An NPR member station
Play Live Radio
Next Up:
0:00 0:00
Available On Air Stations

Spokane City Council Rejects Joining Emergency Dispatch System

Spokane County

The Spokane city council voted unanimously Monday night to prevent the city from joining a regional emergency communications dispatch system.

The program will combine police and fire dispatchers from the county and its fire districts, along with Crime Check, in a system overseen by a regional board of directors. It’s due to begin operating on July 1.

Spokane council members complained they’ve asked for months for financial and other information about the combined system. But, says councilwoman Candace Mumm, system coordinators delayed responding or ignored their requests.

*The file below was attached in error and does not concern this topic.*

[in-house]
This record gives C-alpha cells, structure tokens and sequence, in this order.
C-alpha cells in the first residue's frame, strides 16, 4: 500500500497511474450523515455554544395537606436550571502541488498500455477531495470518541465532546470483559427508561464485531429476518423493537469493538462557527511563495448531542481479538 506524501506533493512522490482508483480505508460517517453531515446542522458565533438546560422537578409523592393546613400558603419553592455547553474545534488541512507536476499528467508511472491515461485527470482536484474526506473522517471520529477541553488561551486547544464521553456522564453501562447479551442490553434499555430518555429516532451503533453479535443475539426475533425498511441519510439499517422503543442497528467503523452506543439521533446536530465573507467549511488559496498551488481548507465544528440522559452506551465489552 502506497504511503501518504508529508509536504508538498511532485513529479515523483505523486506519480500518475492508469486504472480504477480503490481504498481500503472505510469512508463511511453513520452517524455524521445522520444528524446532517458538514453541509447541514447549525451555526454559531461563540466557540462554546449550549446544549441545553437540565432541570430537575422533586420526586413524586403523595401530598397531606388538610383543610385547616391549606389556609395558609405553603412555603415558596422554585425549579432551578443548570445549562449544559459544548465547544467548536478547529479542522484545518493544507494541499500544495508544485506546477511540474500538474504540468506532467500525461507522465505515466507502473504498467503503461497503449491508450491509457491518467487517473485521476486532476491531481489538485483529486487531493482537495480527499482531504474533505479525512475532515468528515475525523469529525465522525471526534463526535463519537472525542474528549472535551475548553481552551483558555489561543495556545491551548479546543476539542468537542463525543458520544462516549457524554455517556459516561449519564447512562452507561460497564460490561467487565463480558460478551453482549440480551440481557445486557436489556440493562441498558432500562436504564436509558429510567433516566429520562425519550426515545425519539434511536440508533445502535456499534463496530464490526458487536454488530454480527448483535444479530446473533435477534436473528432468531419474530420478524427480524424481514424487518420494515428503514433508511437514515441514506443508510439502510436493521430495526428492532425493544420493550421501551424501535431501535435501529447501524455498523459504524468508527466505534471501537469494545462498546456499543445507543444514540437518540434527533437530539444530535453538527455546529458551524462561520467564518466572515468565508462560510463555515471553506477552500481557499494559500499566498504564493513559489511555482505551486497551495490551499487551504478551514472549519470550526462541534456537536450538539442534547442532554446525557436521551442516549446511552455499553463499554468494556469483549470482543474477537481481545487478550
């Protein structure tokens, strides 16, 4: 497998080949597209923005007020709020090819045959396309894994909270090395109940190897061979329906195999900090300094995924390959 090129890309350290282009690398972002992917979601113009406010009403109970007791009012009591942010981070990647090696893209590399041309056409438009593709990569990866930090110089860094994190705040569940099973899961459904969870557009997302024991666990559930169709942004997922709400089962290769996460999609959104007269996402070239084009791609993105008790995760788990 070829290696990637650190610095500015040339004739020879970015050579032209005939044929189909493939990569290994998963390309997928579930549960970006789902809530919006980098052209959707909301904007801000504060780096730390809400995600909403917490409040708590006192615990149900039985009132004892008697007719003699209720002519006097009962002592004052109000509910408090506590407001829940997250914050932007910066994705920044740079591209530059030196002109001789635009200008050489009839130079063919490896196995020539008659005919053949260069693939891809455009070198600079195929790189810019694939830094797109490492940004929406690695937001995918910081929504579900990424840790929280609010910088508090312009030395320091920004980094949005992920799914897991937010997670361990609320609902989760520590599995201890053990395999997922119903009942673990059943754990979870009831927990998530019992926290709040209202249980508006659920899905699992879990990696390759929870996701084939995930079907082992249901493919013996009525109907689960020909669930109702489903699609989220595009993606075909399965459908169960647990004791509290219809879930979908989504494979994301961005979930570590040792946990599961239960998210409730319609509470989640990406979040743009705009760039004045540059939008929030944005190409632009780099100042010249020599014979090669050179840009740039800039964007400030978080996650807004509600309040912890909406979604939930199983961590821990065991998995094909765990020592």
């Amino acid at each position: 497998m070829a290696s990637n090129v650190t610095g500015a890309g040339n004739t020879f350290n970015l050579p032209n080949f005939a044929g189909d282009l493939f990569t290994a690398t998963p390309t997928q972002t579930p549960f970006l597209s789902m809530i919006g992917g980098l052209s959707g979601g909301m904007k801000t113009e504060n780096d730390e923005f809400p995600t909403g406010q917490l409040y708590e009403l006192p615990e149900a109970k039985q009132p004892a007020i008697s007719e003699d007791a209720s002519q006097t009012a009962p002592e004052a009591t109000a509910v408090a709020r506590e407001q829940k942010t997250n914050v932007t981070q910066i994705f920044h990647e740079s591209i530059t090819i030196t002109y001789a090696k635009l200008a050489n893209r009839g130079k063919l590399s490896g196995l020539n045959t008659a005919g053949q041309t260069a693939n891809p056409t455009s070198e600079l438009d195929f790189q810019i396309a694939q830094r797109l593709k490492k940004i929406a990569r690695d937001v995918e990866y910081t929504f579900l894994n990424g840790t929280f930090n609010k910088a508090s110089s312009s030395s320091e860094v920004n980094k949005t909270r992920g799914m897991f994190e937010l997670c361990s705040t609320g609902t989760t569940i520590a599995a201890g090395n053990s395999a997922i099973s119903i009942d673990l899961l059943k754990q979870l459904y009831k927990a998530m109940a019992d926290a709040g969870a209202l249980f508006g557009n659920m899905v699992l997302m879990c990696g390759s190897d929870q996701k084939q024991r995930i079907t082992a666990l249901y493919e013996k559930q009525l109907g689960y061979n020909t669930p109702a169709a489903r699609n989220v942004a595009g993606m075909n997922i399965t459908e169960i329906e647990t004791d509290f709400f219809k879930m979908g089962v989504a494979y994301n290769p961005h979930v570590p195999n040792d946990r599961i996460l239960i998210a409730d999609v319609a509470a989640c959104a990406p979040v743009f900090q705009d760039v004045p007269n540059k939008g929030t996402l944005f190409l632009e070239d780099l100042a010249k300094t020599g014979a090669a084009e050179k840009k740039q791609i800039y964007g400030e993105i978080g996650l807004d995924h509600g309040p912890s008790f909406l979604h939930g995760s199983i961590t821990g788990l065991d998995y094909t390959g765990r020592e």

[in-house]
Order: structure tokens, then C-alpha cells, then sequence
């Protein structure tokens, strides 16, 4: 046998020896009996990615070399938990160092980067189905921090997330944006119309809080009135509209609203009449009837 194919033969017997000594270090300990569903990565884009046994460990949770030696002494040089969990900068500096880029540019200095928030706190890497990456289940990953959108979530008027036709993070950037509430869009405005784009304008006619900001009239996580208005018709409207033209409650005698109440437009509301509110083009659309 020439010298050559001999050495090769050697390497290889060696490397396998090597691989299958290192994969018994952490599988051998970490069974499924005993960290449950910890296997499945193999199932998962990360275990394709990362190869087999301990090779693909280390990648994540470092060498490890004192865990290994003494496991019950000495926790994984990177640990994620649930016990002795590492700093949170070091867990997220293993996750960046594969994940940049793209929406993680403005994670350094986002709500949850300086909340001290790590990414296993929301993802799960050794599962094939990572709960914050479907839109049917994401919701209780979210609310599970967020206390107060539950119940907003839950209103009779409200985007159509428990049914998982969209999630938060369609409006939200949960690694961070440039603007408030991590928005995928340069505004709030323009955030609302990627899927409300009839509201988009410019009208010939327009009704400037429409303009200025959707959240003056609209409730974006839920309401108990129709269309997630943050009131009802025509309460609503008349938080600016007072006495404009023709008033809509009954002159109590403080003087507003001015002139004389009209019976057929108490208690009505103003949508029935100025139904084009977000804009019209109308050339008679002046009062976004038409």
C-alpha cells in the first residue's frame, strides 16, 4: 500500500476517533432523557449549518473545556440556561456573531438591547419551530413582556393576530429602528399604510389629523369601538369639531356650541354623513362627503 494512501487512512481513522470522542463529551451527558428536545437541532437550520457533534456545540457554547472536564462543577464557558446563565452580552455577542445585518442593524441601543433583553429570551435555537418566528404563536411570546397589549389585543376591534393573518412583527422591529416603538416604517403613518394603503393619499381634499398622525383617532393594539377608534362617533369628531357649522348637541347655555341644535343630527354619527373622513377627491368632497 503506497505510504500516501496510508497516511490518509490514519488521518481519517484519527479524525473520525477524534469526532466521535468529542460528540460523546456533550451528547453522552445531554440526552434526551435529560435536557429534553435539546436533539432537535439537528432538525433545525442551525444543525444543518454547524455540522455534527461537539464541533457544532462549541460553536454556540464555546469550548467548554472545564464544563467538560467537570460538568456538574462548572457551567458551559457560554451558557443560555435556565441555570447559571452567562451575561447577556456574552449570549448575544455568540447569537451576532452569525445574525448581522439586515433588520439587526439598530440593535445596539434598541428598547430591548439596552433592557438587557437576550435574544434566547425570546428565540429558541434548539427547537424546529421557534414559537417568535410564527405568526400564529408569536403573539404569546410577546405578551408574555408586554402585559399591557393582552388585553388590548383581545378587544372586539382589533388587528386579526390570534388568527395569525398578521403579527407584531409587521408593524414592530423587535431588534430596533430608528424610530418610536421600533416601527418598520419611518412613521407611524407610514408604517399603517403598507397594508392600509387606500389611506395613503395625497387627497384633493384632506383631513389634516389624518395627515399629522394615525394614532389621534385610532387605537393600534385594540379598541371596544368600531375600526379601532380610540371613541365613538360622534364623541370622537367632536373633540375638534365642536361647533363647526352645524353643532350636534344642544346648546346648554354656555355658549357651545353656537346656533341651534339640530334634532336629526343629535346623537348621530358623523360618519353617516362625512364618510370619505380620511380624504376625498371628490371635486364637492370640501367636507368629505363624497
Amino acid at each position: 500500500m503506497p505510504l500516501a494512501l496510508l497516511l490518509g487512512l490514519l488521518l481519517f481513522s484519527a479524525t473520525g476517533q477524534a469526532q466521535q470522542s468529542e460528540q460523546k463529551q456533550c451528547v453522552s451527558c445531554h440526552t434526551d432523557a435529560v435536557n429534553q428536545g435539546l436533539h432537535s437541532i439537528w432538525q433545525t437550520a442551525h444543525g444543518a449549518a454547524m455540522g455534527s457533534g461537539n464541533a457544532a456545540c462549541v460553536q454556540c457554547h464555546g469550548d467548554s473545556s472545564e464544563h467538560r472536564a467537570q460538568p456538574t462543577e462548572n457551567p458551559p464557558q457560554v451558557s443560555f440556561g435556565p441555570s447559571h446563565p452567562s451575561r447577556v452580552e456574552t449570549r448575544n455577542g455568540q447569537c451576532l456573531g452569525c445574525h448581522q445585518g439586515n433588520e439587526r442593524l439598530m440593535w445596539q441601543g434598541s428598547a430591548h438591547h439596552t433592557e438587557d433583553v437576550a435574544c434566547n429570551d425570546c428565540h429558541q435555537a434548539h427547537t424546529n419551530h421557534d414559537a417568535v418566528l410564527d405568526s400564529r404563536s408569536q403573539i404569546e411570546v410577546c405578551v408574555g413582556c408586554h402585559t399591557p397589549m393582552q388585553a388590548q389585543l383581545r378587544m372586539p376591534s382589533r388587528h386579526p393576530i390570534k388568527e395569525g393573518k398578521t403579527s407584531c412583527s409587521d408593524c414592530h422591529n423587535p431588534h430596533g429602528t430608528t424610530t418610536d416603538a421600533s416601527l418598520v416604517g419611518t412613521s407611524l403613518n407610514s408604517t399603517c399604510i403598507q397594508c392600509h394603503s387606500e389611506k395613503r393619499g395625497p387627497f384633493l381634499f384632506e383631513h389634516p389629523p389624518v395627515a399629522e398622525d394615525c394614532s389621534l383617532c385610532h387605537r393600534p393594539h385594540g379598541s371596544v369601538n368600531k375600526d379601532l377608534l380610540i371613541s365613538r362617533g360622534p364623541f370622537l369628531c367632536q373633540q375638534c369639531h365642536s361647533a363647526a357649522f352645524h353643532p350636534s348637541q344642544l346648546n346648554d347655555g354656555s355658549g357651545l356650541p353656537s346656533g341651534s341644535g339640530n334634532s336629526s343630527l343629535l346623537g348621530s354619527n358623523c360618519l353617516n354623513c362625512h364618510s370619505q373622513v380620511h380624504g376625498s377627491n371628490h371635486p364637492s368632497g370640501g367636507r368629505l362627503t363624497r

“I would never go into business with someone like that. I don’t trust it," Mumm said. "Obviously we didn’t have enough dialogue about how we were going to be able to deliver the same level of service or better and how we were going to treat our employees the same or better. It came very late in the end and it still changed just a few weeks ago, about how much it was actually going to cost per call. I said show me the money. Let’s talk about it. It just didn’t come together.”

Mumm and others said they’re open to continuing to talk about the city’s participation.

Mayor David Condon endorses the system, saying it will save the city hundreds of thousands of dollars and provide faster emergency response.

The city recently issued pink slips to 10 of its dispatchers, saying it wouldn’t need as many if it goes its own way. Some of those people have been hired for the new system.

Council commissioner Al French issued a statement Tuesday, criticizing the council’s decision. He suggested the vote was meant to protect the interest of the unions that represent city employees who work in the emergency response system.